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Cities of God

Christianity meets culture.

Oct 11, 2010, Vol. 16, No. 04 • By TERRY EASTLAND
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Regarding Augustine’s famous treatment of the City of Man and the City of God, VanDrunen says, “the two cities idea .  .  . became something of a standard for subsequent Christian reflection on the relation of Christianity to the broader world.” That later reflection, treated in detail here, led to the two kingdoms doctrine, the most articulate expression of which came during the Reformation. As VanDrunen describes it, God rules all human institutions and activities but he does so in two fundamentally different ways: God rules the spiritual kingdom expressed in the church “as redeemer in Jesus Christ,” and God rules the civil kingdom including the state and all other social institutions not as redeemer but “as creator and sustainer.”--

The two kingdoms, VanDrunen emphasizes, “exist for different purposes, have different functions, and operate according to different rules,” and Christian engagement with the civil kingdom (or culture or world) must take those differences into account. In particular, as citizens of the spiritual kingdom, believers submit to “the redemptive ethic of Scripture.” But as citizens of the civil kingdom they “can engage in genuine moral conversation with those of other faiths .  .  . without making adherence to Scripture a test for participating in cultural affairs.” Likewise, as citizens of the spiritual kingdom, they “can view the state and other institutions as temporal and destined to pass away.” Yet as citizens of the civil kingdom they “can have keen interest in promoting the welfare of human society here and now.”

The story VanDrunen tells continues from the Reformation to the present. He includes a fascinating chapter on the fate of the two kingdoms doctrine in the United States that begins in early 17th-century Massachusetts with the Puritan John Cotton (1584-1652). Cotton defended the institutional distinction between church and state, as well as their different functions; yet “these ideas”—central to two kingdoms doctrine—“tended to fade into the background in the face of [Cotton’s] zeal to defend civil religion.” VanDrunen also presents figures less well remembered than Cotton, among them the 19th-century Kentucky Presbyterian Stuart Robinson (1814-1881), an able defender of two kingdoms who, on theological grounds, not only questioned the authority of government to call upon churches to observe fast days but also opposed calls for a constitutional amendment that would acknowledge God as the source of all power and Jesus Christ as governor of the nations.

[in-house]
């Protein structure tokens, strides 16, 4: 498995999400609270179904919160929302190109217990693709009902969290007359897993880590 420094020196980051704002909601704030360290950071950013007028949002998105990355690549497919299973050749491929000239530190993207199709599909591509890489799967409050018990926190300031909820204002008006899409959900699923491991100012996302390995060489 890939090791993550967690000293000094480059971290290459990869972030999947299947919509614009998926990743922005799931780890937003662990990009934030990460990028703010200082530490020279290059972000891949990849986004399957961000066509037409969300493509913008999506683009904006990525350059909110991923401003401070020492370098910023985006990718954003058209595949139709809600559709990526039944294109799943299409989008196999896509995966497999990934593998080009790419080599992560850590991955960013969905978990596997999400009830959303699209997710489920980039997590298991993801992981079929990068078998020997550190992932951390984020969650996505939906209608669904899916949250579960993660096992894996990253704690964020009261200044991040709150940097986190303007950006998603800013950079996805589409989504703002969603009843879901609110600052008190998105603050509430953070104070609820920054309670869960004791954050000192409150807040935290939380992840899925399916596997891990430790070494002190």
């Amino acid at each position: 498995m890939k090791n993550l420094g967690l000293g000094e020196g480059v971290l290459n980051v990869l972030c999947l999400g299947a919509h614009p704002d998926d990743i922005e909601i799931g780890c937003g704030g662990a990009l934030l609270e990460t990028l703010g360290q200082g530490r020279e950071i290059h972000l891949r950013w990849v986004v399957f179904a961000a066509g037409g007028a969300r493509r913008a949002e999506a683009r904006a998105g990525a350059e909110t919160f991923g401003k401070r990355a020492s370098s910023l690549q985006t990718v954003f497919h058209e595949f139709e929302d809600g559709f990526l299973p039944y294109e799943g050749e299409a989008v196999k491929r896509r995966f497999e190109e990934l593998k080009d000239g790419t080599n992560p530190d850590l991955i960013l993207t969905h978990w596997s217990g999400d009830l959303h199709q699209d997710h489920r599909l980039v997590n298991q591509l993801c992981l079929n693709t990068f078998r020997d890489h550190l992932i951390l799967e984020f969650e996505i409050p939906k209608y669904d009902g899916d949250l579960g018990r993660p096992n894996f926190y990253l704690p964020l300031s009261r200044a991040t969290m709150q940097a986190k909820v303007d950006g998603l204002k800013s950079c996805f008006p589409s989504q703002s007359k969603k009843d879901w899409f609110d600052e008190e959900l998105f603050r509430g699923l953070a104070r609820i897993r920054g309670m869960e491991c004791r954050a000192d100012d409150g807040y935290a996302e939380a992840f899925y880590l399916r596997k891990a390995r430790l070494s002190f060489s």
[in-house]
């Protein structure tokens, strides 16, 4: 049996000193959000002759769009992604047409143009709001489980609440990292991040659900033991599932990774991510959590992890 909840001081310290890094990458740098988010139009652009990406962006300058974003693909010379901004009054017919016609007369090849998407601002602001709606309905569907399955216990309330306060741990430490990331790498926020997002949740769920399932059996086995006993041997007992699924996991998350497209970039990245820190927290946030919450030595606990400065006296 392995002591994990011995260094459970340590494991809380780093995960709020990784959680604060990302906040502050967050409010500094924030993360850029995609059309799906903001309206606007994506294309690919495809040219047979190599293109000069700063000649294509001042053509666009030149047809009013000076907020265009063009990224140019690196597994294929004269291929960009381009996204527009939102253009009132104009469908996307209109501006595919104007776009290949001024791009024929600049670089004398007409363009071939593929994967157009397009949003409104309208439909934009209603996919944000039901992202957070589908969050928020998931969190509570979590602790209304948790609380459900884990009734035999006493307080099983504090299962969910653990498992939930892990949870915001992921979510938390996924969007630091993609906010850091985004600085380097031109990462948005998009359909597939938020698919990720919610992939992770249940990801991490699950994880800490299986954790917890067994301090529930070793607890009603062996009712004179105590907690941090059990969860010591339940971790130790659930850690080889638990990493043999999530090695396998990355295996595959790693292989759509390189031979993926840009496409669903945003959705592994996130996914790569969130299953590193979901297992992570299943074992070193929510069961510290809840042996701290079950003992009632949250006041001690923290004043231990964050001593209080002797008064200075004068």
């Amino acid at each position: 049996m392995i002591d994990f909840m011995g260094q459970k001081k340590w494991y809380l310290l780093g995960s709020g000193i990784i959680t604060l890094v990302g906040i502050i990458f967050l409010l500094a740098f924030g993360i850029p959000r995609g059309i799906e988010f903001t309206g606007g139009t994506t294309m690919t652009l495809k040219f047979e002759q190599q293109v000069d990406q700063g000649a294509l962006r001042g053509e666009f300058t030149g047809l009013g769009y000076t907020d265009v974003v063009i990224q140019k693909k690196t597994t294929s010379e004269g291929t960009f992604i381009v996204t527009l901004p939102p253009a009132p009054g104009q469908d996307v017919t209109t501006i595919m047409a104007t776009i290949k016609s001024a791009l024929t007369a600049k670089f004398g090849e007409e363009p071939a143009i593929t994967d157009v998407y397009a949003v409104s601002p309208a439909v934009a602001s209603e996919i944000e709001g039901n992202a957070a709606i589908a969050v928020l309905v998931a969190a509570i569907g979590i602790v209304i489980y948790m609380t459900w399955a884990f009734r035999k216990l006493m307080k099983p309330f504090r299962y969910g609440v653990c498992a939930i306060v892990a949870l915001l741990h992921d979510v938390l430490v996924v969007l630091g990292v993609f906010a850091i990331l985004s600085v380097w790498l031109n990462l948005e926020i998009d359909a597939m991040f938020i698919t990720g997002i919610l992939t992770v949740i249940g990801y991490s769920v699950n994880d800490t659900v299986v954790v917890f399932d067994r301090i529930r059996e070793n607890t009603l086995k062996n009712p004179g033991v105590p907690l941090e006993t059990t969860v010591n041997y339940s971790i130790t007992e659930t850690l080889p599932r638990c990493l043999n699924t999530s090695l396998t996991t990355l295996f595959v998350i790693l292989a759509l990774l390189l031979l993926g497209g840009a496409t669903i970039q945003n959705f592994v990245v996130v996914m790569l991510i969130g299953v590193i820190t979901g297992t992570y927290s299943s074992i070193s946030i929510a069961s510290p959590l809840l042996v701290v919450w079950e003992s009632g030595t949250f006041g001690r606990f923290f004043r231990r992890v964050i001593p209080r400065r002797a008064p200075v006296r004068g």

Robinson failed to persuade the transformationalists of his day, whose influence was rising. Indeed, as VanDrunen  shows, in the late 19th and early 20th centuries, influential theologians in the Reformed tradition sought to provide “a redemptive and eschatological grounding to culture and Christians’ participation in it.” Inevitably, in the thinking of many of these theologians, the two kingdoms were collapsed into one: “This kingdom,” VanDrunen observes, “was originally created by God in perfect righteousness, .  .  . was corrupted through the fall into sin and is now being redeemed from corruption and advanced toward its eschatological goal” of the new heaven and the new earth. And so, with regard to how believers should engage the world, they “are not to dismiss any area of life as outside of God’s redemptive concern, and .  .  . are to seek to transform all activities and institutions in ways that reflect .  .  . [the kingdom’s] final destiny.” 

Oddly, To Change the World has little to say about two kingdoms, notwithstanding its rooting in a millennium and a half of Christian reflection. And what the book does say is a caricature: According to Hunter, the doctrine leads its adherents “to increasingly withdraw into their own communities with less and less interest in any engagement with the larger world.” Hunter fails to consider such evidence as VanDrunen has weighed and which supports the proposition that two-kingdoms doctrine encompasses the idea of promoting the welfare of society, or as Hunter himself might say, its “overall flourishing.”  

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